Common year starting on Sunday

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A common year starting on Sunday is any non-leap year (i.e. a year with 365 days) that begins on Sunday, 1 January, and ends on Sunday, 31 December. Its dominical letter hence is A. The current year, 2017, is a common year starting on Sunday in the Gregorian calendar. The last such year was 2006 and the next such year will be 2023 in the Gregorian calendar,[1] or, likewise, 2007 and 2018 in the obsolete Julian calendar, see below for more. Any common year that starts on Sunday, Monday or Tuesday has two Friday the 13ths. This common year contains two Friday the 13ths in January and October.

Calendars

Calendar for any common year starting on Sunday,
presented as common in many English-speaking areas

01 02 03 04 05 06 07
08 09 10 11 12 13 14
15 16 17 18 19 20 21
22 23 24 25 26 27 28
29 30 31  
 
01 02 03 04
05 06 07 08 09 10 11
12 13 14 15 16 17 18
19 20 21 22 23 24 25
26 27 28  
 
01 02 03 04
05 06 07 08 09 10 11
12 13 14 15 16 17 18
19 20 21 22 23 24 25
26 27 28 29 30 31  
 
01
02 03 04 05 06 07 08
09 10 11 12 13 14 15
16 17 18 19 20 21 22
23 24 25 26 27 28 29
30  
01 02 03 04 05 06
07 08 09 10 11 12 13
14 15 16 17 18 19 20
21 22 23 24 25 26 27
28 29 30 31  
 
01 02 03
04 05 06 07 08 09 10
11 12 13 14 15 16 17
18 19 20 21 22 23 24
25 26 27 28 29 30
 
01
02 03 04 05 06 07 08
09 10 11 12 13 14 15
16 17 18 19 20 21 22
23 24 25 26 27 28 29
30 31  
01 02 03 04 05
06 07 08 09 10 11 12
13 14 15 16 17 18 19
20 21 22 23 24 25 26
27 28 29 30 31  
 
01 02
03 04 05 06 07 08 09
10 11 12 13 14 15 16
17 18 19 20 21 22 23
24 25 26 27 28 29 30
 
01 02 03 04 05 06 07
08 09 10 11 12 13 14
15 16 17 18 19 20 21
22 23 24 25 26 27 28
29 30 31  
 
01 02 03 04
05 06 07 08 09 10 11
12 13 14 15 16 17 18
19 20 21 22 23 24 25
26 27 28 29 30  
 
01 02
03 04 05 06 07 08 09
10 11 12 13 14 15 16
17 18 19 20 21 22 23
24 25 26 27 28 29 30
31  


ISO 8601-conformant calendar with week numbers for
any common year starting on Sunday (dominical letter A)

01
02 03 04 05 06 07 08
09 10 11 12 13 14 15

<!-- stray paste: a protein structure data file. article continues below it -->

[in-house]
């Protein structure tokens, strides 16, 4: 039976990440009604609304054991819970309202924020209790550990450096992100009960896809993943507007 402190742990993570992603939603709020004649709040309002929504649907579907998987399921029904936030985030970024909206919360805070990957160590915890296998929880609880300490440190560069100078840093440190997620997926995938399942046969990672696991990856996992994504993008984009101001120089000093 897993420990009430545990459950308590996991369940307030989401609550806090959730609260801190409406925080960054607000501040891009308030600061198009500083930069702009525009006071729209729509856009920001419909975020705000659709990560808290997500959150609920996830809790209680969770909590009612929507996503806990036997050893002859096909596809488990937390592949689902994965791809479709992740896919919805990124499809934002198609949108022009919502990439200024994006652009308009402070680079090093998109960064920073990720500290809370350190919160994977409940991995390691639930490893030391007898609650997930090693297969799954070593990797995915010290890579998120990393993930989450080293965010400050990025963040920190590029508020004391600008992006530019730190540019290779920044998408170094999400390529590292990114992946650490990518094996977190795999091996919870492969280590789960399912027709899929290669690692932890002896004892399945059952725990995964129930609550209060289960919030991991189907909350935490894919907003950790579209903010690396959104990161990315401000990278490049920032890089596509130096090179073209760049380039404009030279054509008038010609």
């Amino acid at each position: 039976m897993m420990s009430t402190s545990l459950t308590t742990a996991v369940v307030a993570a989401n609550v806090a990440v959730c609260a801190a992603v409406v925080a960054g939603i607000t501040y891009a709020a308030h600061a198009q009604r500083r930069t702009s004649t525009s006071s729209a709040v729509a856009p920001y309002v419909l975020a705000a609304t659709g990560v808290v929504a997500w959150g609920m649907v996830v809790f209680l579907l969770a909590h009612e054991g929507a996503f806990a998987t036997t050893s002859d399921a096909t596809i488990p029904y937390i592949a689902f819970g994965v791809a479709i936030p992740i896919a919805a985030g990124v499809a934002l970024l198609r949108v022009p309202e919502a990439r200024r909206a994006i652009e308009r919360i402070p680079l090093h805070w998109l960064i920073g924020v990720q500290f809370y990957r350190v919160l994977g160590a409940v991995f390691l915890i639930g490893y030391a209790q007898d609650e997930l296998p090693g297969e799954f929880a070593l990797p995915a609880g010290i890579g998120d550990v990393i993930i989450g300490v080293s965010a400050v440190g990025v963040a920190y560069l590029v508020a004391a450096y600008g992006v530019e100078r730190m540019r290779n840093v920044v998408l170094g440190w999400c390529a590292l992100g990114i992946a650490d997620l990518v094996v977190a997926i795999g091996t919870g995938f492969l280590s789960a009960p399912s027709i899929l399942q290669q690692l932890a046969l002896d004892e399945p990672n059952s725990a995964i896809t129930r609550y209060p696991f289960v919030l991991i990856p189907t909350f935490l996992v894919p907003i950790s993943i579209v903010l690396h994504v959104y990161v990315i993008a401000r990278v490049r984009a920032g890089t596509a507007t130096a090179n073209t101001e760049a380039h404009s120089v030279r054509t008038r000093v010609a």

16 17 18 19 20 21 22
23 24 25 26 27 28 29
30 31  
01 02
03 04 05 06 07 08 09
10 11 12 13 14 15 16
17 18 19 20 21 22 23
24 25 26 27 28 29 30
 
01 02
03 04 05 06 07 08 09
10 11 12 13 14 15 16
17 18 19 20 21 22 23
24 25 26 27 28 29 30
31  
01
02 03 04 05 06 07 08
09 10 11 12 13 14 15
16 17 18 19 20 21 22
23 24 25 26 27 28 29
30 31  
01 02 03 04 05
06 07 08 09 10 11 12
13 14 15 16 17 18 19
20 21 22 23 24 25 26
27 28  
 
01 02 03 04 05 06 07
08 09 10 11 12 13 14
15 16 17 18 19 20 21
22 23 24 25 26 27 28
29 30 31  
 
01 02 03 04 05 06
07 08 09 10 11 12 13
14 15 16 17 18 19 20
21 22 23 24 25 26 27
28 29 30 31  
 
01 02 03 04 05
06 07 08 09 10 11 12
13 14 15 16 17 18 19
20 21 22 23 24 25 26
27 28 29 30  
 
01 02 03 04 05
06 07 08 09 10 11 12
13 14 15 16 17 18 19
20 21 22 23 24 25 26
27 28 29 30 31  
 
01 02 03 04
05 06 07 08 09 10 11
12 13 14 15 16 17 18
19 20 21 22 23 24 25
26 27 28 29 30  
 
01 02 03
04 05 06 07 08 09 10
11 12 13 14 15 16 17
18 19 20 21 22 23 24
25 26 27 28 29 30
 
01 02 03
04 05 06 07 08 09 10
11 12 13 14 15 16 17
18 19 20 21 22 23 24
25 26 27 28 29 30 31
 

Applicable years

Gregorian Calendar

In the (currently used) Gregorian calendar, the fourteen types of year (seven common, seven leap) repeat in a 400-year cycle (20871 weeks). Forty-three common years per cycle or exactly 10.75% start on a Sunday. The 28-year sub-cycle does only span across century years divisible by 400, e.g. 1600, 2000, and 2400.

Gregorian common years starting on Sunday[1]
Decade 1st 2nd 3rd 4th 5th 6th 7th 8th 9th 10th
16th century prior to first adoption (proleptic) 1589 1595
17th century 1606 1617 1623 1634 1645 1651 1662 1673 1679 1690
18th century 1702 1713 1719 1730 1741 1747 1758 1769 1775 1786 1797
19th century 1809 1815 1826 1837 1843 1854 1865 1871 1882 1893 1899
20th century 1905 1911 1922 1933 1939 1950 1961 1967 1978 1989 1995
21st century 2006 2017 2023 2034 2045 2051 2062 2073 2079 2090

Julian Calendar

In the now-obsolete Julian calendar, the fourteen types of year (seven common, seven leap) repeat in a 28-year cycle (1461 weeks). A leap year has two adjoining dominical letters (one for January and February and the other for March to December, as 29 February has no letter). This sequence occurs exactly once within a cycle, and every common letter thrice.

As the Julian calendar repeats after 28 years that means it will also repeat after 700 years, i.e. 25 cycles. The year's position in the cycle is given by the formula ((year + 8) mod 28) + 1). Years 11, 22 and 28 of the cycle are common years beginning on Sunday. 2017 is year 10 of the cycle. Approximately 10.71% of all years are common years beginning on Sunday.

Julian common years starting on Sunday
Decade 1st 2nd 3rd 4th 5th 6th 7th 8th 9th 10th
15th century 1402 1413 1419 1430 1441 1447 1458 1469 1475 1486 1497
16th century 1503 1514 1525 1531 1542 1553 1559 1570 1581 1587 1598
17th century 1609 1615 1626 1637 1643 1654 1665 1671 1682 1693 1699
18th century 1710 1721 1727 1738 1749 1755 1766 1777 1783 1794
19th century 1805 1811 1822 1833 1839 1850 1861 1867 1878 1889 1895
20th century 1906 1917 1923 1934 1945 1951 1962 1973 1979 1990
21st century 2001 2007 2018 2029 2035 2046 2057 2063 2074 2085 2091

References

  1. ^ a b c Robert van Gent (2017). "The Mathematics of the ISO 8601 Calendar". Utrecht University, Department of Mathematics. Retrieved 20 July 2017. 
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